The Mummy, Universal, and the Risk of Cinematic Universes

The future isn't too bright for the studio's Dark Universe, even though it's been built


Warning: This article contains spoilers pertaining to The Mummy.

What’s a hot new franchise if the most common response to its existence is, “Okay, sure, I guess?”

In 1999, The Mummy cleared $400 million worldwide and, in the process, revived one of Universal’s most honored traditions: the monster movie. While they’re hardly the only studio to make its name on the phobias of its audiences, fare from Dracula to Bride of Frankenstein was one of the primary makers of Universal’s name in the early years of Hollywood. Between 1932 and 1944, the studio made a total of five films based around the Mummy character, in addition to Abbott and Costello Meet the Mummy in 1955. (Boris Karloff would play the most classic version in the 1932 original, with Tom Tyler and Lon Chaney Jr. eventually playing the role as well. Eddie Parker filled in for that last comic outing.)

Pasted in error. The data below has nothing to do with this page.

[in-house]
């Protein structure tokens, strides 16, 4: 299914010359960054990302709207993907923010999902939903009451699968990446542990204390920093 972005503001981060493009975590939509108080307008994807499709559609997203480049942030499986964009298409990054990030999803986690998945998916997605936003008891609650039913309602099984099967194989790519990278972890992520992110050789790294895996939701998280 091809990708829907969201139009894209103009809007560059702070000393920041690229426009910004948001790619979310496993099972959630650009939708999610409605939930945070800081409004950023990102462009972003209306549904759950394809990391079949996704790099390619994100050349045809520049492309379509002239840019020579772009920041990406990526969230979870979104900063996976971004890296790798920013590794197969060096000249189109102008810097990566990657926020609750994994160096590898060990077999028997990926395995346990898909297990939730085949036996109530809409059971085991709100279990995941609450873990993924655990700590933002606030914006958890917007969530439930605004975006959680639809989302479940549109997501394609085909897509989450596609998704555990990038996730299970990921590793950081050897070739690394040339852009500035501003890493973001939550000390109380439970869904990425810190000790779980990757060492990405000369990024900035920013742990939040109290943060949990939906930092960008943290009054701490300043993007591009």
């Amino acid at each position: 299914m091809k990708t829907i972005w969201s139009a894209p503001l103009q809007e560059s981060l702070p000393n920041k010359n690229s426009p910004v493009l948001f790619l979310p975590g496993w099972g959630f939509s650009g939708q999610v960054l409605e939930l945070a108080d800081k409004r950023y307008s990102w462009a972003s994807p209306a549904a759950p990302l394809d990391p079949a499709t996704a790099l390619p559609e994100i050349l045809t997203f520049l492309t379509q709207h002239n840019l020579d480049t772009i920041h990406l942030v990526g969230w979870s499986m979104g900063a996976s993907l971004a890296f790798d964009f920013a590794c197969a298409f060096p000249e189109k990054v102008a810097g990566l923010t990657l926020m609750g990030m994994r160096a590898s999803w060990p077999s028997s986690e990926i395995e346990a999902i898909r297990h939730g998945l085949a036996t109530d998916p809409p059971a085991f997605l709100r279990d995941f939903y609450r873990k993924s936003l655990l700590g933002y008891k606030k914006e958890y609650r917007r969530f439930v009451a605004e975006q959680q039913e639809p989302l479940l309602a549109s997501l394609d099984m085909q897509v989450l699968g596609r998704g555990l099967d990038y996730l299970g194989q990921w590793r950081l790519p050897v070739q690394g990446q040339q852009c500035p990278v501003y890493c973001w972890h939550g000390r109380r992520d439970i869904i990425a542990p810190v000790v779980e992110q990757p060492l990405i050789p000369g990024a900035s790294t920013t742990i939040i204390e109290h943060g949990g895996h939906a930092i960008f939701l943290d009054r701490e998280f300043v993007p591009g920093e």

Stephen Sommers’ late-‘90s update offered virtually everything audiences could want from a good summer movie: a breezy action-adventure feel, a pair of engaging leads in Brendan Fraser and Rachel Weisz, a handful of memorable action setpieces (that giant sand face in particular), and just enough of a dollop of updated creature violence to sate even the most jaded modern appetites. It was a surprise hit which begat two sequels (and a spinoff, The Scorpion King, which in turn inspired its own lineage of bad straight-to-video actioners), and is generally regarded well, if not as a particular classic.

This week sees Universal attempt to recapture that success 18 years later, with a movie that many of your friends have probably called Mummy: Impossible before glancing around the room, thirsty for even the hollowest of laughs. The Mummy isn’t just the latest in a line of action vehicles positioned around Tom Cruise doing stuff while running and screaming, it’s the beginning of an entirely new franchise endeavor for Universal. The Dark Universe, a planned series of updates of the studio’s famed monster properties, is the second such attempt after Dracula Untold landed among tepid reviews and a general lack of audience engagement in 2014. A Bill Condon-directed Bride of Frankenstein has already been greenlit for 2019, and just a few short weeks ago, Universal premiered a questionably Photoshopped group image (see above) of the actors cast so far in future roles: Javier Bardem as Frankenstein’s monster, Russell Crowe as Dr. Jekyll, and Johnny Depp as the latest take on the Invisible Man, joining Cruise and Sofia Boutella from The Mummy.